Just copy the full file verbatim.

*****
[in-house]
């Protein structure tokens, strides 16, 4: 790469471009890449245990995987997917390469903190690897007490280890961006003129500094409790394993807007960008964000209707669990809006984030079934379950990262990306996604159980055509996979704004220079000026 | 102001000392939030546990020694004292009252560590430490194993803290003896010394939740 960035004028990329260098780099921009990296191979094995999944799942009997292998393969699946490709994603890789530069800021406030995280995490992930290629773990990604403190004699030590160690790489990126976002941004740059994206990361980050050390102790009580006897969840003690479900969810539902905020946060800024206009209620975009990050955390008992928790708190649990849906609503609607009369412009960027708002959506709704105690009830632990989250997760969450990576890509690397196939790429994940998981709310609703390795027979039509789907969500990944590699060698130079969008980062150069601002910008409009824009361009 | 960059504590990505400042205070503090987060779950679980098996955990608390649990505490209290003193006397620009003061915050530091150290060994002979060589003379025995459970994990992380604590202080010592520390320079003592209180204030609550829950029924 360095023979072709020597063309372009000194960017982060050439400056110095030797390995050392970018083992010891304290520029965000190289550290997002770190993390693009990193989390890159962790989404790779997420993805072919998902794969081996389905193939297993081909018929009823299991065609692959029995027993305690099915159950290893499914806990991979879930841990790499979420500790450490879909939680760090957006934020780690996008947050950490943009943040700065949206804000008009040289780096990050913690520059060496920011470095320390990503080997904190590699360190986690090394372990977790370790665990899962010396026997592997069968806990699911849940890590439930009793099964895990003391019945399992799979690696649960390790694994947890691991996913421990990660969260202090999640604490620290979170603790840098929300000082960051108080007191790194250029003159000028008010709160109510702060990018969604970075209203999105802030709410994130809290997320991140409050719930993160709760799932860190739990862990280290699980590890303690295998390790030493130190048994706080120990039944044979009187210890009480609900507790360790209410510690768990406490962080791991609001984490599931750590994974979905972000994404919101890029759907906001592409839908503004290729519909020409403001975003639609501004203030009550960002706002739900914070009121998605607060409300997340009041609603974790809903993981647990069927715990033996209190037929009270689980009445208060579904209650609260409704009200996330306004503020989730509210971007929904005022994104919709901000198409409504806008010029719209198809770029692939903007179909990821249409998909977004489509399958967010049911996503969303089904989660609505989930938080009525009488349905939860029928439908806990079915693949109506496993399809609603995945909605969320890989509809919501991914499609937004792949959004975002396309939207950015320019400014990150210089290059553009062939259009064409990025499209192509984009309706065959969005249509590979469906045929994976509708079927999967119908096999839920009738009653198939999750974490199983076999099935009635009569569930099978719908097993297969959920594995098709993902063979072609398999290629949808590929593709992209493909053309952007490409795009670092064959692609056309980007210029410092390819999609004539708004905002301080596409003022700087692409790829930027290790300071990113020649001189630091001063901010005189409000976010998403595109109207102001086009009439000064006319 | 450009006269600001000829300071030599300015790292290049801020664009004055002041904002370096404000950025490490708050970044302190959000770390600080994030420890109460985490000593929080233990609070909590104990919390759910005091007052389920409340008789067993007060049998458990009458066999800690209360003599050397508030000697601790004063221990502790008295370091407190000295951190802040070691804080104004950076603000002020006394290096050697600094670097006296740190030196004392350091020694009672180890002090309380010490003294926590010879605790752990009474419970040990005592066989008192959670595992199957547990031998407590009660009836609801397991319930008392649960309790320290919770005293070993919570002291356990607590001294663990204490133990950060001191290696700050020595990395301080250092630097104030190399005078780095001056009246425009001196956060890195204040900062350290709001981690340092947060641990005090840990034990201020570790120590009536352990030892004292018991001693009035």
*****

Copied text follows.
[in-house]
């Protein structure tokens, strides 16, 4: 790469471009890449245990995987997917390469903190690897007490280890961006003129500094409790394993807007960008964000209707669990809006984030079934379950990262990306996604159980055509996979704004220079000026 | 102001000392939030546990020694004292009252560590430490194993803290003896010394939740 960035004028990329260098780099921009990296191979094995999944799942009997292998393969699946490709994603890789530069800021406030995280995490992930290629773990990604403190004699030590160690790489990126976002941004740059994206990361980050050390102790009580006897969840003690479900969810539902905020946060800024206009209620975009990050955390008992928790708190649990849906609503609607009369412009960027708002959506709704105690009830632990989250997760969450990576890509690397196939790429994940998981709310609703390795027979039509789907969500990944590699060698130079969008980062150069601002910008409009824009361009 | 960059504590990505400042205070503090987060779950679980098996955990608390649990505490209290003193006397620009003061915050530091150290060994002979060589003379025995459970994990992380604590202080010592520390320079003592209180204030609550829950029924 360095023979072709020597063309372009000194960017982060050439400056110095030797390995050392970018083992010891304290520029965000190289550290997002770190993390693009990193989390890159962790989404790779997420993805072919998902794969081996389905193939297993081909018929009823299991065609692959029995027993305690099915159950290893499914806990991979879930841990790499979420500790450490879909939680760090957006934020780690996008947050950490943009943040700065949206804000008009040289780096990050913690520059060496920011470095320390990503080997904190590699360190986690090394372990977790370790665990899962010396026997592997069968806990699911849940890590439930009793099964895990003391019945399992799979690696649960390790694994947890691991996913421990990660969260202090999640604490620290979170603790840098929300000082960051108080007191790194250029003159000028008010709160109510702060990018969604970075209203999105802030709410994130809290997320991140409050719930993160709760799932860190739990862990280290699980590890303690295998390790030493130190048994706080120990039944044979009187210890009480609900507790360790209410510690768990406490962080791991609001984490599931750590994974979905972000994404919101890029759907906001592409839908503004290729519909020409403001975003639609501004203030009550960002706002739900914070009121998605607060409300997340009041609603974790809903993981647990069927715990033996209190037929009270689980009445208060579904209650609260409704009200996330306004503020989730509210971007929904005022994104919709901000198409409504806008010029719209198809770029692939903007179909990821249409998909977004489509399958967010049911996503969303089904989660609505989930938080009525009488349905939860029928439908806990079915693949109506496993399809609603995945909605969320890989509809919501991914499609937004792949959004975002396309939207950015320019400014990150210089290059553009062939259009064409990025499209192509984009309706065959969005249509590979469906045929994976509708079927999967119908096999839920009738009653198939999750974490199983076999099935009635009569569930099978719908097993297969959920594995098709993902063979072609398999290629949808590929593709992209493909053309952007490409795009670092064959692609056309980007210029410092390819999609004539708004905002301080596409003022700087692409790829930027290790300071990113020649001189630091001063901010005189409000976010998403595109109207102001086009009439000064006319 | 450009006269600001000829300071030599300015790292290049801020664009004055002041904002370096404000950025490490708050970044302190959000770390600080994030420890109460985490000593929080233990609070909590104990919390759910005091007052389920409340008789067993007060049998458990009458066999800690209360003599050397508030000697601790004063221990502790008295370091407190000295951190802040070691804080104004950076603000002020006394290096050697600094670097006296740190030196004392350091020694009672180890002090309380010490003294926590010879605790752990009474419970040990005592066989008192959670595992199957547990031998407590009660009836609801397991319930008392649960309790320290919770005293070993919570002291356990607590001294663990204490133990950060001191290696700050020595990395301080250092630097104030190399005078780095001056009246425009001196956060890195204040900062350290709001981690340092947060641990005090840990034990201020570790120590009536352990030892004292018991001693009035």